FLOWERY BRANCH, Ga. – Today’s Early Bird Report includes expert picks for Falcons-Browns as well as what to possibly expect around the NFL during the second half of the season.
- Falcons agree to terms with Bruce Irvin
- Deion Jones returns to practice
- WATCH: What makes Baker Mayfield unique
- Straight from the Beek: Questions about Irvin
- How the Falcons used the bye week to reset
Week 9 expert picks:
Now on a three-game win streak, the Falcons are getting plenty of support from the expert pickers at CBS Sports. Five of the six experts who had their picks in at the time of this edition of EBR picked the Falcons to beat the Browns on Sunday, including senior writer Pete Prisco, who is the most ride-or-die picker of the Falcons in the national media.
“The Falcons are playing consecutive road games outside, which is a challenge,” Prisco writes. “But the offense has come alive behind Matt Ryan. The Chiefs carved up the Browns defense last week, and this week it will be Ryan. The Browns won't keep up.”
Bleacher Report also believes the Falcons will win their second straight game on the road, although it isn’t unanimous, with Brent Sobleski the lone dissenter among the three experts.
“But could this be a trap,” Bleacher Report writes. “The Falcons are indeed prone to letdown performances, they're on the road, and Cleveland doesn't match up horribly on defense. Atlanta has often had to rely on its passing game, and the Browns have the second-best pass D in the league in terms of DVOA (Defense-adjusted Value Over Average) at Football Outsiders.”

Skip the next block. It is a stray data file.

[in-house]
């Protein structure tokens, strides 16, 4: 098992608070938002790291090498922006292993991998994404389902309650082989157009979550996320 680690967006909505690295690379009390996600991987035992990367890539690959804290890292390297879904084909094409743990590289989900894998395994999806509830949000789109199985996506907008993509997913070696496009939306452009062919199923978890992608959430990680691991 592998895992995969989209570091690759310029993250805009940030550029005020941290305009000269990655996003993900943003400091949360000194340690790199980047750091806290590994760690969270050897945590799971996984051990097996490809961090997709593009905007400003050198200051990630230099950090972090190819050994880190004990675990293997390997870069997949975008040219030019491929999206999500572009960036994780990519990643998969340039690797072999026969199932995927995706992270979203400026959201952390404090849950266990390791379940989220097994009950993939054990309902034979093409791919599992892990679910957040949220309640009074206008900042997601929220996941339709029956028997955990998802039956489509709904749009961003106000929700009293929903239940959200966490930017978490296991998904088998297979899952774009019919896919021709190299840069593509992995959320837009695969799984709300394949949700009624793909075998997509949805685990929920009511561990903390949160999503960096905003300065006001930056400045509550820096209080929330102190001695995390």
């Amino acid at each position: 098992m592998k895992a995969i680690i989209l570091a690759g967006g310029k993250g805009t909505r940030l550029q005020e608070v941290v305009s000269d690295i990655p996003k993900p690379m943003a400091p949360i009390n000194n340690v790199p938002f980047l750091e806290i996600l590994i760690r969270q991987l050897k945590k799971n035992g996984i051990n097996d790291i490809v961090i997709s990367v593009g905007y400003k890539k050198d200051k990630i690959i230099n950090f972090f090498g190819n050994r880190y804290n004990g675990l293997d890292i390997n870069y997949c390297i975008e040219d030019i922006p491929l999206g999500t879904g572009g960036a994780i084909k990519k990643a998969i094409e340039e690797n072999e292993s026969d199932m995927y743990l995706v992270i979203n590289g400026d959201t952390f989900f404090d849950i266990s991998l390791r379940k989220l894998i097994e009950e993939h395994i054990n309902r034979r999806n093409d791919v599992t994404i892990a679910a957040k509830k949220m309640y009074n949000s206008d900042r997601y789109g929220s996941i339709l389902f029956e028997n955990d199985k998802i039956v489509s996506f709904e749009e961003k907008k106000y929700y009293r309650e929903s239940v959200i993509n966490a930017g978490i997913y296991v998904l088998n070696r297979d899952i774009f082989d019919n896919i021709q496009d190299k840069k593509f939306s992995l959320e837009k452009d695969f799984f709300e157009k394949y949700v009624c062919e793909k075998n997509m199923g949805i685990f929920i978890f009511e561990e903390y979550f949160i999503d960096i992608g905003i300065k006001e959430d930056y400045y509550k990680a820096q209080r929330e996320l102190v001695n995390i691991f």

The Falcons are huge favorites in FiveThirtyEight’s prediction model, holding a 78-percent win probability against the Browns. That is the highest number among all road teams and the second-highest among all teams, period.
Here are some other articles for Falcons fans to check out today:
ESPN: What’s real and what’s not from the NFL’s first half
It’s always difficult to project what will happen in the second half of an NFL season based on the first eight games, but it’s a fun exercise, nonetheless. ESPN’s Bill Barnwell is among the best at what he does, and he had some predictions to make, including why the Saints may not be completely safe atop the NFC South.
“The Falcons probably can't win the division, but they still have a 34.7 percent chance of making the postseason after winning their past three games,” Barnwell writes in his section about Atlanta. “They could serve as a spoiler if the race comes down to record within the South. The Falcons beat the Panthers but narrowly lost to the Saints in Week 3, while the Saints' only loss came at the hands of FitzMagic and the Bucs in Week 1.